What Beef Has Prince Harry Got With His Dad, Prince Charles?
Prince Harry said this week he shouldn't have been made to walk behind his mother's coffin, and that no Royals wanted to become the monarch. He may come to regret being so open.
Prince Harry has got used to busting royal protocol.
Whether for good (hugging foreign dignitaries, discussing mental health or dating a divorcee American actress) or for ill (who mentioned naked billiards in Las Vegas?) Harry has never been one to mildly toe the line.
His latest protocol-busting habit is to give unprecedentedly revealing interviews to newspapers and websites, a habit which he started last year and has taken up again with vigor this year.
It’s all in the noble cause of promoting either his charitable event for wounded servicemen, the Invictus Games, or in the service of bringing forward a discussion on mental health by opening up about his own struggles in that department.
He has thus far been widely praised for the honest and accessible remarks made in several of the interviews and one podcast. But his latest soul-baring comments, which included what amounts to a stinging attack on his father, Prince Charles, for obliging him to walk behind his mother’s coffin as a 12-year-old boy, were greeted with sharp intakes of breath in royal circles yesterday.
Harry made the remarks in Newsweek in the course of an interview in which, among other things, he suggested that neither he nor anyone else in the royal family desires to be the Monarch.
“We are not doing this for ourselves but for the greater good of the people,” Harry said, “Is there any one of the royal family who wants to be king or queen? I don’t think so, but we will carry out our duties at the right time.”
Of course, any fair-minded person can see what Harry means–that being the real life Monarch is pretty far from the fairy tale–but the comment just begs to be taken out of context.
The Daily Mail carried an extensive diatribe by Max Hastings, in which Hastings said the comments showed Harry to be unappreciative and over-entitled, and the papers in the UK are full of headlines stating that Charles didn’t want to be King (this is not correct, he does, and he wants Camila to be Queen by his side).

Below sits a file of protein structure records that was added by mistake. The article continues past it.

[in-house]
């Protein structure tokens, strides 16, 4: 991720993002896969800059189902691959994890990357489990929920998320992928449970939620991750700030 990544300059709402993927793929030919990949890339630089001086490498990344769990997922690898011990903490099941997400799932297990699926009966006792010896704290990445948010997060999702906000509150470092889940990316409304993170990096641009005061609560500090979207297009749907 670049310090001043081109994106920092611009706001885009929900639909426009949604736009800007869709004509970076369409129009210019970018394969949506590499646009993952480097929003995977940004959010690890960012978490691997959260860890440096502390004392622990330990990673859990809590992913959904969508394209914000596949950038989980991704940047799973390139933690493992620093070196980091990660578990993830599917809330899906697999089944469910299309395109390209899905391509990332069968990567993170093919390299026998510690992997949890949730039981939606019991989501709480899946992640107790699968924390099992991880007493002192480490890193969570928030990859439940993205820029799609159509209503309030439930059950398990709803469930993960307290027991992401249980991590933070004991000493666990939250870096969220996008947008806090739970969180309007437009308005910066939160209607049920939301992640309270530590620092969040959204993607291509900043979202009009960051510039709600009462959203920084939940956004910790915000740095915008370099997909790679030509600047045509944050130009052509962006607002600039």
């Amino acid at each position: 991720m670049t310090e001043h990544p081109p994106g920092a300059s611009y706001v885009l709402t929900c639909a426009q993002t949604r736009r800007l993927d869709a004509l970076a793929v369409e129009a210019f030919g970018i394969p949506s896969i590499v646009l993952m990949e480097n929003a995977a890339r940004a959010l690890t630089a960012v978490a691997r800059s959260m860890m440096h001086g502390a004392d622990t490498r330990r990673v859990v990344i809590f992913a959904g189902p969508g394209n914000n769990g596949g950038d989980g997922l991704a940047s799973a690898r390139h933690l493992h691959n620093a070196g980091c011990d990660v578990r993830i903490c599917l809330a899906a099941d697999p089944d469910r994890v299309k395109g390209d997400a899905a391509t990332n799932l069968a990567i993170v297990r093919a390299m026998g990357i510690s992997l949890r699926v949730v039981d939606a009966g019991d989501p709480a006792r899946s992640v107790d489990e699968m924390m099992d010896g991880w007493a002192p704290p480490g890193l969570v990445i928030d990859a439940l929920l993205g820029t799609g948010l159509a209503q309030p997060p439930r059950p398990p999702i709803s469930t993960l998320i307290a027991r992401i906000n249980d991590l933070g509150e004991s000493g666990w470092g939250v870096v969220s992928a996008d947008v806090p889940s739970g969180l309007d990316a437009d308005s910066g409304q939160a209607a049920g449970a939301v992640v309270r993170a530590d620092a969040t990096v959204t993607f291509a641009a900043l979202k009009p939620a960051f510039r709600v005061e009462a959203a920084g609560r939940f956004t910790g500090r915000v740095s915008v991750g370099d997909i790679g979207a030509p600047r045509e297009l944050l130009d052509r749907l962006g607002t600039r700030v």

The way Harry’s remarks on the hardships of royal life have been portrayed illustrates perfectly why, for decades, royal handlers followed a simple rule – no print media interviews.
Except for very rare exceptions, with tame journalists, interviews with the royals only took place on television, and on-camera answers were not allowed to be edited without permission. Indeed, the BBC has a full time employee whose sole job is liaising with the palace about interviews with members of the royal family.
The Newsweek interview proves exactly what the previous generation of royal press handlers--who have all now left Kensington Palace to make way for a new guard led by thrusting young Canadian and lover of social media Jason Knauf--always argued: that there was nothing to be lost by being excessively cautious and deeply conservative when it came to media interviews.
In other words, this new interview has done nothing for Harry or his causes, and has served only to shine a deeply uncomfortable light on tensions between Harry and his father.
Harry, in his admirable effort to be relevant, stands accused of unwisely taking conversations more appropriate for the therapy room into the public domain.
Although he did not mention his father by name in the interview, there is little doubt who Harry has in mind when he said: “My mother had just died, and I had to walk a long way behind her coffin, surrounded by thousands of people watching me while millions more did on television. I don’t think any child should be asked to do that, under any circumstances. I don’t think it would happen today.”
The writer Penny Junor, the well-briefed author of a series of biographies about the royals who has recently completed a forthcoming biography of Camilla Parker Bowles, defended Charles to the Daily Beast.